Or would it? It seemed that River was hexed from the start, not through any kind of magic or voodoo, but by his very name. It would take time for people to make the connection after River collapsed outside The Viper Room in Hollywood-- supposedly after receiving a bad "hit" from personal friend, John Frusciante of the Red Hot Chili Peppers-- but an anagram of River's name spelled out his very doom: River Phoenix = Viper Heroin X.


When Judy Garland began making films, audiences were immediately charmed by the awkward little girl with the big voice. However, it wasn't until she had her world turned upside down by a tornado in The Wizard of Oz that she really took Hollywood by storm. This film changed her life, and despite all of the ups and downs that would follow, she would always remember the making of this film as one of the highlights of her career, as well as one of the fondest memories of her life.

Judy would go on to make many movies and sing many songs, but it was "Over the Rainbow" that sealed her forever in the American heart. Despite her addictions to drugs and alcohol, people could never really turn their backs on her. They always recalled the nervous and vulnerable child underneath, who-- at heart-- just wanted to go home. We lost Judy far too soon, but she will live on forever because of her participation in one of the greatest films of all time. I think she knew this too. Fittingly, on the day of her death a tornado swept through Kansas. Perhaps this was Judy taking her final bow... She certainly liked to go out big.


John had a select pack of pals that he regularly spent his time with. This tight-knit group included the likes of artists (John Decker), actors (John Carradine), and writers (Ben Hecht). One such comrade was Gene Fowler-- intellectual and journalist extraordinaire. As with all of John's friends, Gene respected and adored John, and was devastated when he saw "the great profile's" physical and mental condition crumbling. John was a tough man to love, but those who knew him best stuck by him and remained loyal to the man beneath the monster.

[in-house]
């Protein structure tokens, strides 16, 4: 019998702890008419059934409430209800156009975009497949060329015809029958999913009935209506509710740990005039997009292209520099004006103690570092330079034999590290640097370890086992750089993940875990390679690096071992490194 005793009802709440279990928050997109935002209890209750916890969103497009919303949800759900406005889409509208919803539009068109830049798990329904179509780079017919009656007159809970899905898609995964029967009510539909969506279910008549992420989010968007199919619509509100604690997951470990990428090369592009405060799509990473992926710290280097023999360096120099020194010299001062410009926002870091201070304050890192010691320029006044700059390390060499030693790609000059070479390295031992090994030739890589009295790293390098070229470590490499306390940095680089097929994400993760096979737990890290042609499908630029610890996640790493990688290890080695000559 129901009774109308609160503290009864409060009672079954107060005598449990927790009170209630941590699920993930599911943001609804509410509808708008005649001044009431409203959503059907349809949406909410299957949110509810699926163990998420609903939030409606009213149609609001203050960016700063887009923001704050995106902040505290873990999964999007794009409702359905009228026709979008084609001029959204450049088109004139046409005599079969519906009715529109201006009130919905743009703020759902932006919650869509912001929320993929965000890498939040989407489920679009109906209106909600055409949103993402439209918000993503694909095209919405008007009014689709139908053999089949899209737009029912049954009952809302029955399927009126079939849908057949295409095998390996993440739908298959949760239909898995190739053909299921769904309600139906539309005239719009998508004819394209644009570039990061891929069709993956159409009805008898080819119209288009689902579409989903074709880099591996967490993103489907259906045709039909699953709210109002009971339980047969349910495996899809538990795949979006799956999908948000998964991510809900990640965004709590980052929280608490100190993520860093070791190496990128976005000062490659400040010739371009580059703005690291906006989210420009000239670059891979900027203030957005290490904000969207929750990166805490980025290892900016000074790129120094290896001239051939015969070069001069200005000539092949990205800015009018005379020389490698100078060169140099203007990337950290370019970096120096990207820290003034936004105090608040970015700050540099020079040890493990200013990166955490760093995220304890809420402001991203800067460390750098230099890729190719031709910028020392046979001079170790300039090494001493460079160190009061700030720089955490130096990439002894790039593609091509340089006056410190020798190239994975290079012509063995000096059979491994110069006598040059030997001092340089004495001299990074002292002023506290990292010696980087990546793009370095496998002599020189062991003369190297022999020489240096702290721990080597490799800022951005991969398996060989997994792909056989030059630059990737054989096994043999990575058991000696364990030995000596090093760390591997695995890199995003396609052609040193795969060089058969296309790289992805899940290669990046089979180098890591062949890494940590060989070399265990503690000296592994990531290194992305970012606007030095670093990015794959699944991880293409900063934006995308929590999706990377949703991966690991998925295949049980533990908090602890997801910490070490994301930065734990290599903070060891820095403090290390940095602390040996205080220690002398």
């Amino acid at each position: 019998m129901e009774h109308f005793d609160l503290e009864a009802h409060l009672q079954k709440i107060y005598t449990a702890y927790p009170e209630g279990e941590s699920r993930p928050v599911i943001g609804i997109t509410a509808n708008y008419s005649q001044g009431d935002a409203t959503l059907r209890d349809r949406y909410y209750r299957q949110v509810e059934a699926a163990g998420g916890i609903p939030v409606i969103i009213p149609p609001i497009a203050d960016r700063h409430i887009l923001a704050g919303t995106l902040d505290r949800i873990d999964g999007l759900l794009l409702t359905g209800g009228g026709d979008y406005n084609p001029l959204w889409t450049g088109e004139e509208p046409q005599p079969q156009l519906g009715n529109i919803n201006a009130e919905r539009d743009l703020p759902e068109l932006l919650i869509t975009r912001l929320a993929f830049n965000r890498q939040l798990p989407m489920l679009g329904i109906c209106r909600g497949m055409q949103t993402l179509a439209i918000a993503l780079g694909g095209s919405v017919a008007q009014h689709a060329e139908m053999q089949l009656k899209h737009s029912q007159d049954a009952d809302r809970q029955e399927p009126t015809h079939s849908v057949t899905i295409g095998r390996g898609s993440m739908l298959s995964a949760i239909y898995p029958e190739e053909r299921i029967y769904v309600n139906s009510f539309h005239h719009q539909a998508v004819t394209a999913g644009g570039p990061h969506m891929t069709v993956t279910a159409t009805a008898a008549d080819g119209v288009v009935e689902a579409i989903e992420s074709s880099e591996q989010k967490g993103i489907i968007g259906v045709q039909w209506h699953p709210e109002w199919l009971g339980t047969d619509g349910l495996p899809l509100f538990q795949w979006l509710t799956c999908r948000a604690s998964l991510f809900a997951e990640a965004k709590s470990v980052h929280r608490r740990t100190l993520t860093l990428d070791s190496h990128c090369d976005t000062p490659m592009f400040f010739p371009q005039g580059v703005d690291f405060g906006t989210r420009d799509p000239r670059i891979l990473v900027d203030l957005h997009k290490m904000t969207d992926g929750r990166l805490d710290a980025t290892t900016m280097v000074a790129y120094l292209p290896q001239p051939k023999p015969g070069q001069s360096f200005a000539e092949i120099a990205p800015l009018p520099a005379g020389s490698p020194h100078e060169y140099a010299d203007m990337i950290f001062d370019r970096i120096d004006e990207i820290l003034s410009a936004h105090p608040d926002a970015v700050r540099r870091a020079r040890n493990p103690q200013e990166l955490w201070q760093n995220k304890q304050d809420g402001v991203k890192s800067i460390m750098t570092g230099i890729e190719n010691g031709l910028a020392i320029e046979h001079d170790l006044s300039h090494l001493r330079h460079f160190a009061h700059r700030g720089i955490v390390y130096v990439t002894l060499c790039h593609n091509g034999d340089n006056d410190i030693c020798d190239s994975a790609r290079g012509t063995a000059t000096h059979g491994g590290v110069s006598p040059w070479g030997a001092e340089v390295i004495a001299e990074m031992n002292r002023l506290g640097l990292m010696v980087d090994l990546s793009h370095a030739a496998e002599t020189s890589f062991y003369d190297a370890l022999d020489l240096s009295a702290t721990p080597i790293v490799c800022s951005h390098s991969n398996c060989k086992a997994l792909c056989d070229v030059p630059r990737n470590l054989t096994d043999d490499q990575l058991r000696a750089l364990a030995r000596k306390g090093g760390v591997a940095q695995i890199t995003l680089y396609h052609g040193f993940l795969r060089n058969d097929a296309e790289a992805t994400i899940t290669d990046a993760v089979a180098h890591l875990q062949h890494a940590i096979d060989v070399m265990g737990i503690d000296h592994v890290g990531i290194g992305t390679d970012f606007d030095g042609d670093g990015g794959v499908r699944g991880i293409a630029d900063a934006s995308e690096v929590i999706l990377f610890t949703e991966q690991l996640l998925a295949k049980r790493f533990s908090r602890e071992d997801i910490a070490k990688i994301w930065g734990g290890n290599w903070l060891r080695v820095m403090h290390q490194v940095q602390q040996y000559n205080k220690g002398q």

One of John's most cherished possessions was a cuckoo clock that sat in his Beverly Hills home. It had ceased to work long ago, but it remained sitting against the wall for guests to admire. When John passed away on May 29, 1942, Gene (right) thought it befitting to set the time on John's beloved clock to his time of death at 10:20pm, forever immortalizing that fateful hour. However, when Gene approached the dial, he froze. The clock already read 10:20! Strangely, John and his clock had died at the same time, only years apart. Was the cuckoo eerily predicting the hour of John's passing?

Hollywood offers glamour, prestige, adulation, wealth, and a variety of other assorted splendors, but it seems that its underbelly is just as gruesome as its face is fair. Sometimes, the horrid events that take the world by storm seem almost preordained, for in looking back, you can find the signs screaming "Beware!" to the unwitting victims who walk the Boulevard of Broken Dreams. Too many take the chance of treading on this brittle path and suffer the consequences. Though their deaths serve as a shocking wake up call to us, we can only hope that they themselves are now finally able to rest in peace.


  1. Wonderful post!! I was especially spooked by the Thelma Todd and River Phoenix ones. Just crazy.

  2. Yeah, the River thing is definitely a little too crazy!!

  3. Your last paragraph summed it up pretty well. Many of these folks don’t heed the warning signs that come with the pressures of fame. They were just regular people like us. The “Star Treatment” that was created by publicists and studios sometimes became a double edged sword. Well done Meredith.